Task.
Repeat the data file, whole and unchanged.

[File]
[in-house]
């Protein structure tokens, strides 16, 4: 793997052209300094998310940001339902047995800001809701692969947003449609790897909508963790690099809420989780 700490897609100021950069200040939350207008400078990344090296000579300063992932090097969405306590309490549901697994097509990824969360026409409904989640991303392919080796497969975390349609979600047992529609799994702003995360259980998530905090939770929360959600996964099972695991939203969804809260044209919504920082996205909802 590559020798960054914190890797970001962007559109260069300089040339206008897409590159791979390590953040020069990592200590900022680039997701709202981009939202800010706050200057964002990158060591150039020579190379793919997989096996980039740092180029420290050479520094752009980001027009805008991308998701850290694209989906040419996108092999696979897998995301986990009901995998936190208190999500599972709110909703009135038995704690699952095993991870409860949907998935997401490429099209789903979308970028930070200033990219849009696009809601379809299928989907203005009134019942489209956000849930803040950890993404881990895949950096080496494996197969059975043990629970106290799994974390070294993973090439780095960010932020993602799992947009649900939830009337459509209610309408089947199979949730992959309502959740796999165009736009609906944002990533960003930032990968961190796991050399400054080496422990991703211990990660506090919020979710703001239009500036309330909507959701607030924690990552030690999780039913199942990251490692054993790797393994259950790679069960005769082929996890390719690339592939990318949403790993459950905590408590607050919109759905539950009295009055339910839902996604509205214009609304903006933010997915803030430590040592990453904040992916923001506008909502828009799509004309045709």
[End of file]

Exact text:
[in-house]
């Protein structure tokens, strides 16, 4: 793997052209300094998310940001339902047995800001809701692969947003449609790897909508963790690099809420989780 700490897609100021950069200040939350207008400078990344090296000579300063992932090097969405306590309490549901697994097509990824969360026409409904989640991303392919080796497969975390349609979600047992529609799994702003995360259980998530905090939770929360959600996964099972695991939203969804809260044209919504920082996205909802 590559020798960054914190890797970001962007559109260069300089040339206008897409590159791979390590953040020069990592200590900022680039997701709202981009939202800010706050200057964002990158060591150039020579190379793919997989096996980039740092180029420290050479520094752009980001027009805008991308998701850290694209989906040419996108092999696979897998995301986990009901995998936190208190999500599972709110909703009135038995704690699952095993991870409860949907998935997401490429099209789903979308970028930070200033990219849009696009809601379809299928989907203005009134019942489209956000849930803040950890993404881990895949950096080496494996197969059975043990629970106290799994974390070294993973090439780095960010932020993602799992947009649900939830009337459509209610309408089947199979949730992959309502959740796999165009736009609906944002990533960003930032990968961190796991050399400054080496422990991703211990990660506090919020979710703001239009500036309330909507959701607030924690990552030690999780039913199942990251490692054993790797393994259950790679069960005769082929996890390719690339592939990318949403790993459950905590408590607050919109759905539950009295009055339910839902996604509205214009609304903006933010997915803030430590040592990453904040992916923001506008909502828009799509004309045709």